Querying the Federation

Before we can reserve resources, it is useful to know what resources are available across the federation. This tutorial will walk you through using the Context object you created in the previous tutorial to communicate with aggregates known to geni-lib.

Finding Aggregate Locations

geni-lib contains a set of package files which have pre-built objects representing known aggregates that are ready for you to use, contained within the following Python modules:


While these aggregates objects will likely cover your needs, geni-lib may of course not be updated as frequently as new aggregates come online. You can find a list of the current set of aggregates on the GENI Wiki.

Getting Aggregate Information

Given that we have our previously created Context object, and a wealth of aggregate objects available to us, the GENI federation provides the ability to request two blocks of information from each aggregate - the version information (which you may have seen briefly in a previous tutorial), and a list of the advertised resources.

The result from getversion, as we saw in the previous tutorial, is reasonably concise and human readable (but also contains information about API versions and supported request formats that you may need to extract in your tools). The list of advertised resources is acquired using the listresources call, and returns a large XML document describing the available resources, which is relatively difficult to work with without a tool.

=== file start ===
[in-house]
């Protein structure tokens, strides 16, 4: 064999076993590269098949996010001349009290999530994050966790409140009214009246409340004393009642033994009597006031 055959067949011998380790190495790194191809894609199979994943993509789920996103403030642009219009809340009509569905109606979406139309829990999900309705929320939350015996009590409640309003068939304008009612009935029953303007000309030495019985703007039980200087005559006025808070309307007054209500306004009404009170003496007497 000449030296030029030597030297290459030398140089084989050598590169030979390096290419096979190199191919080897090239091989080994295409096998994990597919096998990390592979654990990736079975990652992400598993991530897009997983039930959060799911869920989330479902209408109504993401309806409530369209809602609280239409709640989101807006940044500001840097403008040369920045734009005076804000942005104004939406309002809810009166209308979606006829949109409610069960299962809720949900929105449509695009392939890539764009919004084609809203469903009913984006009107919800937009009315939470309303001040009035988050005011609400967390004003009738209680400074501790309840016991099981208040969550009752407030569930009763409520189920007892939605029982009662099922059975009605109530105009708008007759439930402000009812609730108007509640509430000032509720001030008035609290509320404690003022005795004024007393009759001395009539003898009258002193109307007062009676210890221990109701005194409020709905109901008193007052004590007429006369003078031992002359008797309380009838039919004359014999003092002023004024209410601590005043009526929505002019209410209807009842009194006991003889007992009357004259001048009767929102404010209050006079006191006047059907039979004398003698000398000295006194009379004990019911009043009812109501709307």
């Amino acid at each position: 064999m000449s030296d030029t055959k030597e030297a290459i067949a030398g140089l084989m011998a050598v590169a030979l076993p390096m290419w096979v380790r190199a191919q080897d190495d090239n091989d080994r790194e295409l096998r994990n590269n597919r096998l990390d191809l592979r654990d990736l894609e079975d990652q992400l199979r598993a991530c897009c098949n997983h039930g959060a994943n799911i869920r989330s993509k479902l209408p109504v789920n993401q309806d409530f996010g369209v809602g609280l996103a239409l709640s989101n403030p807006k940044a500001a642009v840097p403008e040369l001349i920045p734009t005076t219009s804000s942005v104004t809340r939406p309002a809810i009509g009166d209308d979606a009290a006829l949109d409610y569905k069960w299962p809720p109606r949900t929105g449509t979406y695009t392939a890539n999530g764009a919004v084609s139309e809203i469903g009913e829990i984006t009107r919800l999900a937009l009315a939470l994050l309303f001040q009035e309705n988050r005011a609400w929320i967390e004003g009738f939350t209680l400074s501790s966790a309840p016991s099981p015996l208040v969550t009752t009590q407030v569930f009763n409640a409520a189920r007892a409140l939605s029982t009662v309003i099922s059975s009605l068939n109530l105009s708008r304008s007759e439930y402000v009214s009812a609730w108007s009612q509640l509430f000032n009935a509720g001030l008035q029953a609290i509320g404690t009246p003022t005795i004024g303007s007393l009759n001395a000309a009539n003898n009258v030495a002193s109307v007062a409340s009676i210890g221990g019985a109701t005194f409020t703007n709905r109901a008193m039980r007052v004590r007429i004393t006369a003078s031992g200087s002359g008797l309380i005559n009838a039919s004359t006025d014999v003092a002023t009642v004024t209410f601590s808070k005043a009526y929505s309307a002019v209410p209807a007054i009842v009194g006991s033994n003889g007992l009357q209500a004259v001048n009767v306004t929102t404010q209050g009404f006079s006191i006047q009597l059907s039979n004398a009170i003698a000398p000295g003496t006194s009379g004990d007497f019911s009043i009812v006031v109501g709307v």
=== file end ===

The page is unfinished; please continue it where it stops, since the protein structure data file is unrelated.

We will be using GENI AM API version 2 throughout this tutorial. Some API call names will be different if you elect to interact with aggregates using AM API version 3 in the future.

  • Lets start by getting an advertisement from a single aggregate. If you built a custom context using Python code you will need to replace the code below to load your custom context:

    $ python
    >>> import geni.util
    >>> context = geni.util.loadContext()
    >>> import geni.aggregate.instageni as IGAM
    >>> ad = IGAM.Illinois.listresources(context)

    Now of course we have an advertisement (assuming everything went well) stored into a Python object, which is reasonably boring!


If you get timeouts or failures, you may want to try a different InstaGENI aggregate (this one may be particularly busy). You can get a list of (mostly) aggregate objects by using the dir() command on the IGAM module - dir(IGAM).

  • We can simply print out the advertisement raw text to see what the aggregate sent us:

    >>> print ad.text
    <rspec xmlns:xsi="http://www.w3.org/2001/XMLSchema-instance" ......

    As you can see, even with this relatively small rack (5 hosts) the amount of data is significant.

  • As geni-lib has parsed this advertisement into a more functional object, we have access to data objects instead of just raw xml. For example, we can inspect the routable address space available at a site:

    >>> ad.routable_addresses.available
    >>> ad.routable_addresses.capacity
  • You may have noticed that if you just print the routable_addresses attribute, you get nothing useful:

    >>> ad.routable_addresses
    <geni.rspec.pgad.RoutableAddresses object at 0x1717f10>

    While we are adding online documentation for geni-lib objects, there are many objects that are undocumented. However, you can still gain some insight by using the dir() built-in to see what attributes are available: